Two hundred year wait is over
The discovery of young salmon in the River Goyt marks an historic moment for the North West’s improving environment
Salmon are breeding in the Mersey catchment for the first time in living memory, according to ecologists from the Environment Agency.
Environment Agency officers found three young salmon during fish surveys on the River Goyt, a tributary of the Mersey in Stockport—proof that salmon are breeding successfully.
The discovery raises the tantalising prospect of a return to major salmon runs on the Mersey - at least in the long term.
Environment Agency spokesman Oliver Southgate said “ The River Mersey has a fishing history dating back as early as the twelfth century. In the 1700s salmon and sea trout were so common in the Mersey that the fish supplied markets as far away as London.”
Bill Darbyshire, an environmental manager at the EA said “ I don’t think the public realise how big a deal this is. It’s massive. It’s the first time in hundreds of years we’ve seen baby salmon anywhere in the Mersey catchment.”
Only 20 years ago the Mersey was so polluted that few fish could survive in it for long. Since then, however, organisations
including United Utilities, the Environment Agency, the Manchester Ship Canal Company and the Mersey Basin Campaign have worked to bring about a remarkable transformation of the river.
Jeff Lang, United Utilities chief operating officer for wastewater, said “This is wonderful news and a real endorsement of our £1 billion wastewater investment programme throughout the Mersey Basin over the last fifteen years.”
As Bill Darbyshire explained “Salmon tend to like lovely clean rivers so it tells us that the water quality really is improving.” “We appear to be getting to the point where the adult salmon can make it all the way to the breeding grounds at the headwaters of the river.”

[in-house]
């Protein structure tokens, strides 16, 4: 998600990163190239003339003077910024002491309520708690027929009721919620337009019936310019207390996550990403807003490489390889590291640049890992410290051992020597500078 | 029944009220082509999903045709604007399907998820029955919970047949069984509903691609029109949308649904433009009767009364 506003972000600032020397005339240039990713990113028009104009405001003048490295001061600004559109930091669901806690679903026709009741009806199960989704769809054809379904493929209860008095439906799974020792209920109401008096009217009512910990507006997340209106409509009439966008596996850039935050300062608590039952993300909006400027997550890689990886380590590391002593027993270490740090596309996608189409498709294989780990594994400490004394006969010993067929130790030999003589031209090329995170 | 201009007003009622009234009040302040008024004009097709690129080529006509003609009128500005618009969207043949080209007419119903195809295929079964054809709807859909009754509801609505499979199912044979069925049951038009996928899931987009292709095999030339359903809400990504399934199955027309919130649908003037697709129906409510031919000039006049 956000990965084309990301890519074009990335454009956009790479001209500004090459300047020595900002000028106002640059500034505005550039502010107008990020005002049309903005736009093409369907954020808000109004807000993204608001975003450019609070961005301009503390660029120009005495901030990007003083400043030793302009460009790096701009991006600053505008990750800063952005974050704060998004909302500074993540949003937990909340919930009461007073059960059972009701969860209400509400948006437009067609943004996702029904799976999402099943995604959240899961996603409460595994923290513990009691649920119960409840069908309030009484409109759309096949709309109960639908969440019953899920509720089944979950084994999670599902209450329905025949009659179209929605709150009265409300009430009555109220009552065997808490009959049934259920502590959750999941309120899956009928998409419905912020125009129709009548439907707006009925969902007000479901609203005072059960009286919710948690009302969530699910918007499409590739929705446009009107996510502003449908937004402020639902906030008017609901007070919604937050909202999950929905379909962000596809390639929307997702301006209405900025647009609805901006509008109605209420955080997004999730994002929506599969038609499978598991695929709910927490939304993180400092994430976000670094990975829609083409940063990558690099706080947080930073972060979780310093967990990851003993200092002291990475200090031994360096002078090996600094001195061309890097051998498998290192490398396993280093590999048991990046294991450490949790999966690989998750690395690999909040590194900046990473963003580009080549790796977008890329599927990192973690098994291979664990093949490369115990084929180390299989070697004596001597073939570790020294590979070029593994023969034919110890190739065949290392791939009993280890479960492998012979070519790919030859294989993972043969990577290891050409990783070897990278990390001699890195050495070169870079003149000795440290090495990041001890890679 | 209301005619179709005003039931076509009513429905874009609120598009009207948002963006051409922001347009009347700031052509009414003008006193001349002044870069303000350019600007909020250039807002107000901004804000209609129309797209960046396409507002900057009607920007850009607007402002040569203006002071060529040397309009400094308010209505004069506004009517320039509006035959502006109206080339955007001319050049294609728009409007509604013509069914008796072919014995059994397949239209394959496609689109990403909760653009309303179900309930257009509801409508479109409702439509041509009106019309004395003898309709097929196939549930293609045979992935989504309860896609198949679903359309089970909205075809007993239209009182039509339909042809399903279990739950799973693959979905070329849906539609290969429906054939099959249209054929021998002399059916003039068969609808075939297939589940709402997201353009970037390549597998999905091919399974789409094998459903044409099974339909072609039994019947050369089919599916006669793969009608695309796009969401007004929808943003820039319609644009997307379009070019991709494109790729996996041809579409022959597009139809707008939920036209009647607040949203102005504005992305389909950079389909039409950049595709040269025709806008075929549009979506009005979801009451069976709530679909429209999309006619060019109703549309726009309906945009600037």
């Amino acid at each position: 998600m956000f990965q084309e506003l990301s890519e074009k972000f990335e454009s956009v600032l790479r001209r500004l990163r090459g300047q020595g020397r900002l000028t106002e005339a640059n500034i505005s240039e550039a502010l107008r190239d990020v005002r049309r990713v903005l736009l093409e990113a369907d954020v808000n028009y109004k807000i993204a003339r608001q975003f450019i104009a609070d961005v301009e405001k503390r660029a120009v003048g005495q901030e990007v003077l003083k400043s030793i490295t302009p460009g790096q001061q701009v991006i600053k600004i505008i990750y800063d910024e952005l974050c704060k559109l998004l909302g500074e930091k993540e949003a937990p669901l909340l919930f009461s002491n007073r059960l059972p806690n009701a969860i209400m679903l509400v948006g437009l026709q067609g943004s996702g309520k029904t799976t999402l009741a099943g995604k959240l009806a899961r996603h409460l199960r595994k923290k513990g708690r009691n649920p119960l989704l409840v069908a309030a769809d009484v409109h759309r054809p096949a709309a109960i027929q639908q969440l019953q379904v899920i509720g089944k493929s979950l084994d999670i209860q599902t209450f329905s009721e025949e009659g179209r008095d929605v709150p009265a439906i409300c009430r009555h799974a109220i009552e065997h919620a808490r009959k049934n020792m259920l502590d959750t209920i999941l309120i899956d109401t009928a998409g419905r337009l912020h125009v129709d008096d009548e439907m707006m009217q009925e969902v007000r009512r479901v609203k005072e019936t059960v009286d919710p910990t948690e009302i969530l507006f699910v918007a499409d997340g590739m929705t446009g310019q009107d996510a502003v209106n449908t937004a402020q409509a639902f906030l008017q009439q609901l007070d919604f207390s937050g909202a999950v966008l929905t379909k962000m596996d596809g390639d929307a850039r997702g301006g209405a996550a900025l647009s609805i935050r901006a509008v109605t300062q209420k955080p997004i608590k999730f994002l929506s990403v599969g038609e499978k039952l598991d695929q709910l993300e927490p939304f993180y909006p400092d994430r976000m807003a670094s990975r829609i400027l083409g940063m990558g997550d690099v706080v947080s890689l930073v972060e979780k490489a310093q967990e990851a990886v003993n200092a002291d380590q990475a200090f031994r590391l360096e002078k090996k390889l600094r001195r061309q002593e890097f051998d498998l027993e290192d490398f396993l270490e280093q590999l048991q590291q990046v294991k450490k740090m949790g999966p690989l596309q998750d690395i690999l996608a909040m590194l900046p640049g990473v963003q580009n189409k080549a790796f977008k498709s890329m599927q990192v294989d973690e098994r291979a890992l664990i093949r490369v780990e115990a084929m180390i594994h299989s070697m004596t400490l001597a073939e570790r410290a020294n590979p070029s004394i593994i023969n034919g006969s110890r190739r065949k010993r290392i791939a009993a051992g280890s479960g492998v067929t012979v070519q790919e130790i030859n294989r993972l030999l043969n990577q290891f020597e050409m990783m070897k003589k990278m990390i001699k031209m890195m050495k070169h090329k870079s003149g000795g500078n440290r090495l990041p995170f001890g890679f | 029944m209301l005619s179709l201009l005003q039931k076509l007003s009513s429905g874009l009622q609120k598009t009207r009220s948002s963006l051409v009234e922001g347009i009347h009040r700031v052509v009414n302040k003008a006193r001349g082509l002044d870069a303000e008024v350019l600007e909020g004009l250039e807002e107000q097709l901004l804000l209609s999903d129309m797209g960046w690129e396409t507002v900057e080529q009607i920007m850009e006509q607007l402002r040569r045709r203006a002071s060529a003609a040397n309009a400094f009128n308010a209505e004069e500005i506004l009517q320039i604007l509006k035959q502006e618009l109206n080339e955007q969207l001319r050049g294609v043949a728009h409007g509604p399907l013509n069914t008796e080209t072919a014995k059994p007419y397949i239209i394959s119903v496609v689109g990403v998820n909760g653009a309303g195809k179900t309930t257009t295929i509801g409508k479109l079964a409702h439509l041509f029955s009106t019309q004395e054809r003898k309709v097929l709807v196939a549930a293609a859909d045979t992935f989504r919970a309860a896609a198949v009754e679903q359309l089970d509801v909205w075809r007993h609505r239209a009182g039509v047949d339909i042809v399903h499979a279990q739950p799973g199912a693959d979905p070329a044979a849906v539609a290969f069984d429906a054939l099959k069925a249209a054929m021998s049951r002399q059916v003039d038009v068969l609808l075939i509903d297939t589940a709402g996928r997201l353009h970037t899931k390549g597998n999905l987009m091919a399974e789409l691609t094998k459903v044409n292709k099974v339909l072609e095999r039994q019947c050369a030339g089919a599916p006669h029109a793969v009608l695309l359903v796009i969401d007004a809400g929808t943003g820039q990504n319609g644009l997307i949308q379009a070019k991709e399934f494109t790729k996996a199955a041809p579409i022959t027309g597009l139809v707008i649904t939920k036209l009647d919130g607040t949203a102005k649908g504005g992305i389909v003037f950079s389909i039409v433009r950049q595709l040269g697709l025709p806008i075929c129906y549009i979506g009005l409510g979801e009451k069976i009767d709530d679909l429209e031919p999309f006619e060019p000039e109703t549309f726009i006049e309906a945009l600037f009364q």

One of the main barriers to the had been thought to be the low water quality in the Manchester Ship Canal, a stretch of which the fish must pass through. Although much better than in the past, water quality in the canal remains poor compared with much of the rest of the Mersey system.
Whilst it is now clear that some salmon are making it past the Ship Canal, they still face a difficult journey ahead —many of the Mersey’s tributaries are blocked by weirs that are impassable to migratory fish such as salmon and sea trout. The route up the Mersey to where the young salmon were found is very unusual because it is not blocked by weirs. According to Bill Darbyshire, one of the next big challenges is to build fish passes on these weirs. Without them, there will be no return to major salmon runs. The problem is that fish passes can cost around £100,000 and there is no direct government funding available to pay for them.
But as Bill Darbyshire says “Its now possible to imagine salmon on the Mersey* and it’s tributaries. Imagine salmon in
Manchester. You couldn’t have thought that even ten years ago.”
( Mersey Basin Campaign magazine—Source, Autumn 2005)
Salmon puts in an appearance and causes a stir - in 1989!
Most modern reports put first appearance of Salmon as quite recent but a Salmon was caught in
the River Mersey in 1989.
The 5 lb female caught below Woolston Weir was thought to be the first up the R. Mersey in a very long time. The ‘catch’ - verified by the Environment Agency, was caught by ecologist and founder member of the Woolston Eyes Conservation group - Rob Smith.
The catch hit the headlines at the time, appearing in both local and national papers and the Angling Times!